Every two weeks or so, this diabetic’s bad habits—drinking, getting high—landed him in Methodist Le Bonheur Healthcare’s seven-hospital system in Memphis. During a hospital visit a couple of years back, a question sparked the beginning of the change.
“Who’s your pastor?” hospital staff member Blanch Thomas asked. The Rev. Martin McCain, pastor of Grace United Methodist Church, he responded. Ms. Thomas checked records and found the church was in Methodist Healthcare’s Congregational Health Network—the official title of the Memphis Model.
Ms. Thomas, who carries the title “navigator” in the network, called Dr. McCain. He unleashed some tough love on the man.
“I told him, ‘You have to take care of yourself if you want to be helpful to your girlfriend and your kids. You are too sick to be out running around with your fellas,’” Dr. McCain said.
Dr. McCain persisted, often tracking the man down on the streets. The pastor also kept in close contact with Ms. Thomas.
Today, the man—now 31—has made positive lifestyle changes that keep him away from the hospital for months at a time.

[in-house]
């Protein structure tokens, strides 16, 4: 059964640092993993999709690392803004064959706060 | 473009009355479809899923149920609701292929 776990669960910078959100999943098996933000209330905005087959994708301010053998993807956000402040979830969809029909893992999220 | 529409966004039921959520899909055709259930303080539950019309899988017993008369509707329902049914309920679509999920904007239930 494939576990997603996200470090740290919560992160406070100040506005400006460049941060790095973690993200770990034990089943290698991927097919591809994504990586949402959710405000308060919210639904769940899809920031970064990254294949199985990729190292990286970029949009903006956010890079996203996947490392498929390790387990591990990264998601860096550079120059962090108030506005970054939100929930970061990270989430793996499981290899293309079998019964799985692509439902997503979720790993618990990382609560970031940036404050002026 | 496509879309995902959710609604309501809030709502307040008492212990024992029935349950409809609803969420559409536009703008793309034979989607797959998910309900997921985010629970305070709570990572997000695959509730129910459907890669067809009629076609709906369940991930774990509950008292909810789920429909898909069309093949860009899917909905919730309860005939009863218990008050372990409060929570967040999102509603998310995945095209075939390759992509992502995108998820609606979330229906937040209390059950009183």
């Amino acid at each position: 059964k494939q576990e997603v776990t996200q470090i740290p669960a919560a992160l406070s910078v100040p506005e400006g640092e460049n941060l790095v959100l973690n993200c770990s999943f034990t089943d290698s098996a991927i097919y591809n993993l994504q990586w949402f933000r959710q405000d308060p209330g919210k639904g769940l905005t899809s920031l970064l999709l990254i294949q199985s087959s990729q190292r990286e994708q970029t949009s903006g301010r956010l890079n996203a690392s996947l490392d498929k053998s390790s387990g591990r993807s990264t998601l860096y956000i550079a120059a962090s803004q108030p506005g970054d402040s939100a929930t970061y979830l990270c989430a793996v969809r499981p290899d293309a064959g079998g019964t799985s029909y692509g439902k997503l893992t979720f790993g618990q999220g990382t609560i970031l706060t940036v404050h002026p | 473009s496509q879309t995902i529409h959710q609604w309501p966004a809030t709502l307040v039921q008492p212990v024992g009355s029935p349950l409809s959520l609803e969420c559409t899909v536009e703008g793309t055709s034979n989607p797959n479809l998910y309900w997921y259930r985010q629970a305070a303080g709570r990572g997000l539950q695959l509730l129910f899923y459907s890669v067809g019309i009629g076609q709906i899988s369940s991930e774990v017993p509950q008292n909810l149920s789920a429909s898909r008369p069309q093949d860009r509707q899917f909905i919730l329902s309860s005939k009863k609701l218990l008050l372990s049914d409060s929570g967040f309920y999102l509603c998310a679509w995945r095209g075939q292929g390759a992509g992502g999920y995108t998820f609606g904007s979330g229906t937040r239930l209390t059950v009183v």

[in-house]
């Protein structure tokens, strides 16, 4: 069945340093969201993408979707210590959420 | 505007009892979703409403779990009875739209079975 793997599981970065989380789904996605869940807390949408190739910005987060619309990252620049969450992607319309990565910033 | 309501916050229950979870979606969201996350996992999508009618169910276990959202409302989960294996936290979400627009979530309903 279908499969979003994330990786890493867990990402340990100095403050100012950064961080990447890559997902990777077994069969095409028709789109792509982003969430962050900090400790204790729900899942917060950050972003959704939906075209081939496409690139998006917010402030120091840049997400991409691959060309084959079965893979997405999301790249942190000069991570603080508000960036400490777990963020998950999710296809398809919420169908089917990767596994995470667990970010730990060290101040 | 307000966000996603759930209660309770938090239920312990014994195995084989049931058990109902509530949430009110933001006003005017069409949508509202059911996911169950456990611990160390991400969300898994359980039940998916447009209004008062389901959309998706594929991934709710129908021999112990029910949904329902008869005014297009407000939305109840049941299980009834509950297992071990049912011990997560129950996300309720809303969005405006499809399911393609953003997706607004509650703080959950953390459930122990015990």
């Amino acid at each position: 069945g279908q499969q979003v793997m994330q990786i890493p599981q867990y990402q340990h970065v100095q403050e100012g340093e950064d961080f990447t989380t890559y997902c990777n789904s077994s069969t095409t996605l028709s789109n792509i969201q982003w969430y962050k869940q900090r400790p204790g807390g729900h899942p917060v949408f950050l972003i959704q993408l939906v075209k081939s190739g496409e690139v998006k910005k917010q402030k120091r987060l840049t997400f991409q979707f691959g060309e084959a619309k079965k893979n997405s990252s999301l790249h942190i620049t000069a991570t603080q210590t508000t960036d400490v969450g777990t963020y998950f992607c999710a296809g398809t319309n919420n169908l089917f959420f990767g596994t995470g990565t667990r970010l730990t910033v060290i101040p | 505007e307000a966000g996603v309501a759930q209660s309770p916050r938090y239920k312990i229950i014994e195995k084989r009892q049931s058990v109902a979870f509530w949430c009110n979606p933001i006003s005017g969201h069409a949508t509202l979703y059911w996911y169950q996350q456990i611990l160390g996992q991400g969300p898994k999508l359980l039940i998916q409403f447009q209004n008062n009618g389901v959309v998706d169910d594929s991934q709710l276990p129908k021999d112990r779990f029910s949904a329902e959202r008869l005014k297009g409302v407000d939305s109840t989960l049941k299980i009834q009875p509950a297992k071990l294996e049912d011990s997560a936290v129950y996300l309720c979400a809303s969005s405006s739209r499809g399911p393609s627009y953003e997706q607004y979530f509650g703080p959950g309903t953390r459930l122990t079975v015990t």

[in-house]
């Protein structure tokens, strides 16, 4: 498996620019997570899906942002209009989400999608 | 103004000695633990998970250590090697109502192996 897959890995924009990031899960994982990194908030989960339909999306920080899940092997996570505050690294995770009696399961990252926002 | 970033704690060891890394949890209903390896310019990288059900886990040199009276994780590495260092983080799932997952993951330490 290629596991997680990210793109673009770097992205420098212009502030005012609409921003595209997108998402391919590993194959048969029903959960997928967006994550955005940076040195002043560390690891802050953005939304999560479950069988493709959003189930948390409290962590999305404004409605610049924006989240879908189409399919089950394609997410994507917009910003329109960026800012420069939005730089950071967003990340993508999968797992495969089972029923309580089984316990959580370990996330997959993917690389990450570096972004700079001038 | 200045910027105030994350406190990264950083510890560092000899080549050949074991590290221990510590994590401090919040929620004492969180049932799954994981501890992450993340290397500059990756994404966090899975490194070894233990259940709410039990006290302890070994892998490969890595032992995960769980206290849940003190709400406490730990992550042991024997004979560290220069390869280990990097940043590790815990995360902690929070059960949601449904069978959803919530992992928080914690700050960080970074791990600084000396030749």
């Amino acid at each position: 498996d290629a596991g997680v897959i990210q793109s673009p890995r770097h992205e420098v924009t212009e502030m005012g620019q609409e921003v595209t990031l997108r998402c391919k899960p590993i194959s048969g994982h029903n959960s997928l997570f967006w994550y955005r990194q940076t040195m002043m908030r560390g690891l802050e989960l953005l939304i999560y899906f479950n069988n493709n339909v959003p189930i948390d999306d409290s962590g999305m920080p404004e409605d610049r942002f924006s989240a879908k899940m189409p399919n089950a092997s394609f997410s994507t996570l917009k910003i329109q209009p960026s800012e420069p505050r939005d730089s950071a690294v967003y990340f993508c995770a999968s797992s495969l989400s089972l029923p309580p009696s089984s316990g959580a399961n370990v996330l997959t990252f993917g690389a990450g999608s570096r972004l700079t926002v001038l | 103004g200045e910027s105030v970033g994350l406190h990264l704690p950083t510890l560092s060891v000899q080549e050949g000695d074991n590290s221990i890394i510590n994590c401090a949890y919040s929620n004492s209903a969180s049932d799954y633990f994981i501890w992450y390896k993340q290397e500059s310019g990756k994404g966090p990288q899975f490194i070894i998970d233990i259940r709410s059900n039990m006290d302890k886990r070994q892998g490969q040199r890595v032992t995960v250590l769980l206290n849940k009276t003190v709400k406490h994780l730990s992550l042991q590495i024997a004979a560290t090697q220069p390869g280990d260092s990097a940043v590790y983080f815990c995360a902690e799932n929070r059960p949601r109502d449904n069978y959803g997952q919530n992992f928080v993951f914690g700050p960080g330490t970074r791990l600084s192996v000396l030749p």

“I hate to even think about where he’d be if it wasn’t for CHN,” Ms. Thomas said of the network (by Nancy Hull Rigdon, the United Methodist Reporter, October 24, 2012).
Again, I wonder if we could do something like that in Richmond: create a partnership between hospitals and congregations that would give people life and not just save people’s lives. It’s not just “tough love” that people need. Some people need tender love. They need someone to bring them a casserole when they come home from the hospital, someone to remind them to take their pills, someone to drive them to a doctor’s appointment. All of those are ways of helping people stay healthy and stay out of the hospital. Wouldn’t that be a good way to bring heaven to earth?